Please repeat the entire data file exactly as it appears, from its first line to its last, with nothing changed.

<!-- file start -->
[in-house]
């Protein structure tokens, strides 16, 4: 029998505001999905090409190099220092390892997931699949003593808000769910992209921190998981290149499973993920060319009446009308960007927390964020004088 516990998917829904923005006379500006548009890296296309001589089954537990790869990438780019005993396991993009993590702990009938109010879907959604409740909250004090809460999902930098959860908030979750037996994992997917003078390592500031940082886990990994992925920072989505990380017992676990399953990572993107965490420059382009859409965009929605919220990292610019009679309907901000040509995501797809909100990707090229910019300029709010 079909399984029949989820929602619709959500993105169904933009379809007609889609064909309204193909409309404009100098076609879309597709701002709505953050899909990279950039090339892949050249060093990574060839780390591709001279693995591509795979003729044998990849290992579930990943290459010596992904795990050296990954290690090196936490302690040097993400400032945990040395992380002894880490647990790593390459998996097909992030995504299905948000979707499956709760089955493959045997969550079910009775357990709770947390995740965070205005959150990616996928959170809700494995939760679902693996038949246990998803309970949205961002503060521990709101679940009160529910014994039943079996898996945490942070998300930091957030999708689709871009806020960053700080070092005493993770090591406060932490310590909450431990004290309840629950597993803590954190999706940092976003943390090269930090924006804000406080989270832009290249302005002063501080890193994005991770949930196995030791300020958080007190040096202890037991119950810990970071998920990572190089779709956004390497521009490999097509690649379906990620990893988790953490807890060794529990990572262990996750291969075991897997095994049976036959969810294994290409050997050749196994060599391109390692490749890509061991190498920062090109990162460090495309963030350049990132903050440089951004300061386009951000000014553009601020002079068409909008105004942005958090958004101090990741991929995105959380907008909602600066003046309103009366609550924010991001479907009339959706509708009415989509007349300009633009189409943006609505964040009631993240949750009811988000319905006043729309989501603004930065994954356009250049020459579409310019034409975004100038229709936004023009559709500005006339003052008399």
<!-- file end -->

[in-house]
């Protein structure tokens, strides 16, 4: 029998505001999905090409190099220092390892997931699949003593808000769910992209921190998981290149499973993920060319009446009308960007927390964020004088 516990998917829904923005006379500006548009890296296309001589089954537990790869990438780019005993396991993009993590702990009938109010879907959604409740909250004090809460999902930098959860908030979750037996994992997917003078390592500031940082886990990994992925920072989505990380017992676990399953990572993107965490420059382009859409965009929605919220990292610019009679309907901000040509995501797809909100990707090229910019300029709010 079909399984029949989820929602619709959500993105169904933009379809007609889609064909309204193909409309404009100098076609879309597709701002709505953050899909990279950039090339892949050249060093990574060839780390591709001279693995591509795979003729044998990849290992579930990943290459010596992904795990050296990954290690090196936490302690040097993400400032945990040395992380002894880490647990790593390459998996097909992030995504299905948000979707499956709760089955493959045997969550079910009775357990709770947390995740965070205005959150990616996928959170809700494995939760679902693996038949246990998803309970949205961002503060521990709101679940009160529910014994039943079996898996945490942070998300930091957030999708689709871009806020960053700080070092005493993770090591406060932490310590909450431990004290309840629950597993803590954190999706940092976003943390090269930090924006804000406080989270832009290249302005002063501080890193994005991770949930196995030791300020958080007190040096202890037991119950810990970071998920990572190089779709956004390497521009490999097509690649379906990620990893988790953490807890060794529990990572262990996750291969075991897997095994049976036959969810294994290409050997050749196994060599391109390692490749890509061991190498920062090109990162460090495309963030350049990132903050440089951004300061386009951000000014553009601020002079068409909008105004942005958090958004101090990741991929995105959380907008909602600066003046309103009366609550924010991001479907009339959706509708009415989509007349300009633009189409943006609505964040009631993240949750009811988000319905006043729309989501603004930065994954356009250049020459579409310019034409975004100038229709936004023009559709500005006339003052008399």